Outlet Literary Journal

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Outlet’s Origins
In 1997, Outlet Literary Journal appeared on the campus of Ricks College. In a black-and-white, 5” X 8” format, with 86 pages, the first issue was a student-led publication funded by the English Department and the Ricks College Honors Program. In that first issue, the student editors wrote, “Our aim is to encourage creative and independent thought among the students of Ricks College through providing a forum for student expression—an Outlet.”
This wasn’t the first such journal that Ricks College had seen. In the early 1990s, at least two others had appeared, showcasing the work of Ricks College creative writing courses. One was called The Ballad of the Orange Cat. Each of these publications came and went in one issue. No doubt other publications had appeared earlier, lost now to history.
When the students who created Outlet graduated from Ricks College, the idea of their journal easily could have left Rexburg with them. But a year later, Ricks hired a new English professor, Stephen George, who was anxious to help publish a student literary journal.
Upon learning that Outlet had produced just one issue, Stephen was ready to make sure the publication stayed alive. Enlisting the help of Matt Babcock, Mark Bennion, Joelle Moen, and Jack Harrell in the English Department, as well as members of the Art and Communications Departments—Scott Franson, Kelly Burgener, and Lane Williams—Stephen selected a handful of student assistants and sent out a call for submissions. The second issue of Outlet: The Ricks College Literary Journal appeared in 2000. That issue won a First Place award from the American Scholastic Press Association and the “Best New Magazine Honorable Mention” from the Community College Humanities Association.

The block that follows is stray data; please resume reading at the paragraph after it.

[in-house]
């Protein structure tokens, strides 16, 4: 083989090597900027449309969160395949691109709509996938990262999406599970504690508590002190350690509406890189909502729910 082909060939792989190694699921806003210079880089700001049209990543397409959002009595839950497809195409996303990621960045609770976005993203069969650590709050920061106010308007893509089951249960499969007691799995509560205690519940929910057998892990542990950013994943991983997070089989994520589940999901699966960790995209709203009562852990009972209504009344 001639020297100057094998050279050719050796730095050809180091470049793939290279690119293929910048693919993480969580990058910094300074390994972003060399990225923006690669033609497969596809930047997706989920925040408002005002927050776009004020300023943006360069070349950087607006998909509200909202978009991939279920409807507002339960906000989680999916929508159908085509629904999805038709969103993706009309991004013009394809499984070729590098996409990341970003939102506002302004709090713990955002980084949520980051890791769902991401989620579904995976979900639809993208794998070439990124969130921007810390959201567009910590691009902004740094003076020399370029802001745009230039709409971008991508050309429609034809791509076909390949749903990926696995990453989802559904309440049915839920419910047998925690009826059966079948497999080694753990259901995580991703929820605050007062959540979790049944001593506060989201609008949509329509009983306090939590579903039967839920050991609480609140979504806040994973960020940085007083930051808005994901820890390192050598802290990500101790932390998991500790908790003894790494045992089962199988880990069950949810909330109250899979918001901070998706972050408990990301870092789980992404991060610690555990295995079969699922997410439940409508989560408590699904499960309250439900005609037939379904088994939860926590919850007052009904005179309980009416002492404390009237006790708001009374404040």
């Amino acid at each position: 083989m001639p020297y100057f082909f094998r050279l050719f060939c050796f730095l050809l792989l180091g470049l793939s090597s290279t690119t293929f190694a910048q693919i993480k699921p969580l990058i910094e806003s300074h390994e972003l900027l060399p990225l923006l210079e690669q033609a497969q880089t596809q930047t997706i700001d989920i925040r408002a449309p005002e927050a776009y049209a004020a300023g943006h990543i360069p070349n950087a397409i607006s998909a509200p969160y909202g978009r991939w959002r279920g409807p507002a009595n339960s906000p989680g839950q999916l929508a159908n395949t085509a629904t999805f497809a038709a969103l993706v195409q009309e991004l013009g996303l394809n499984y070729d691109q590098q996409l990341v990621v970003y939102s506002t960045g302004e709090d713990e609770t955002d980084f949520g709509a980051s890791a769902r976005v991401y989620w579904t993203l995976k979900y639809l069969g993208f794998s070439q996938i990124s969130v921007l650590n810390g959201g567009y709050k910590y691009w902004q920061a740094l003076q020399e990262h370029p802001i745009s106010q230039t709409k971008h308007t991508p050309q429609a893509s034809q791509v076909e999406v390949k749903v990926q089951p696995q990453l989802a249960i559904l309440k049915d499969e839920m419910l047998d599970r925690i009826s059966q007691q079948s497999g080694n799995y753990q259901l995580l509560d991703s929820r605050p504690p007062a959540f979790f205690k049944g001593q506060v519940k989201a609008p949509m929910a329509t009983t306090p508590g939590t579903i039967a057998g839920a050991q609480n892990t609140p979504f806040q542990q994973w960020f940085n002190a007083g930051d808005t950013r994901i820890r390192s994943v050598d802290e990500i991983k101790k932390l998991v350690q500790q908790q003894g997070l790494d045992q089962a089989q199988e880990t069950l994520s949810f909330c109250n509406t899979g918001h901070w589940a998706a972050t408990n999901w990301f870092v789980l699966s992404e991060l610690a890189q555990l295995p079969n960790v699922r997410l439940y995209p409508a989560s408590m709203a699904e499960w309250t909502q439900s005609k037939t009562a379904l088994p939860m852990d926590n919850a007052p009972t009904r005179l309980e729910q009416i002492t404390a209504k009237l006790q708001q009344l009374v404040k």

The third issue of Outlet appeared in 2001, with Mark Bennion joining the ranks of faculty advisors. In that issue’s “Director’s Introduction,” Stephen George reported that the journal had received some 200 submissions and had garnered “permanent funding and enthusiastic support from the college.” Months later, that issue would win the CCHA national “Most Improved Literary Magazine” award, as well as taking Third Place in the Pacific Northwest Division, making Outlet, in Stephen’s words, “a publication the entire campus can be proud of.”
When Ricks College became Brigham Young University-Idaho, Outlet also got a new name. In 2002, the fourth issue was titled Outlet: The BYU-Idaho Literary Journal. As with the previous issues Stephen had directed, Outlet contained poetry, essays, fiction, art, graphics design, and scholarly writing. Stephen wrote in that issue’s introduction that his goal was to “showcase . . . the very best research and creative work produced at the university.”
Having worked on the journal for five years, Stephen George directed the fifth issue of Outlet in 2003. Since then, submissions for Outlet have been gathered, judged, and edited by students in English 418: Creative Writing and Publishing. In 2006, Stephen George passed away from cancer. Outlet was just one of many good things he did during his tenure at BYU-Idaho. Surely, if Stephen had not taken up the cause of the fledgling journal, it would not exist today.
Now in its seventeenth year, Outlet has produced sixteen volumes. Since 2004, in conjunction with English 418, Outlet has been directed by Jack Harrell, Jim Richards, Mark Bennion, and Matt Babcock. In 2008, under Mark Bennion, the journal changed to its current format, an 11” X 8 ½”, four-color format. With the help of Shawn Randall’s Graphics Design class in the BYU-Idaho Art Department, Outlet now features student poetry, fiction, essays, and scholarly writing, as well as colorful art, illustrations, and stunning graphic design. Today Outlet: The BYU-Idaho Art and Literary Journal remains “a publication the entire campus can be proud of.”
Jack Harrell

English Department

June 2014

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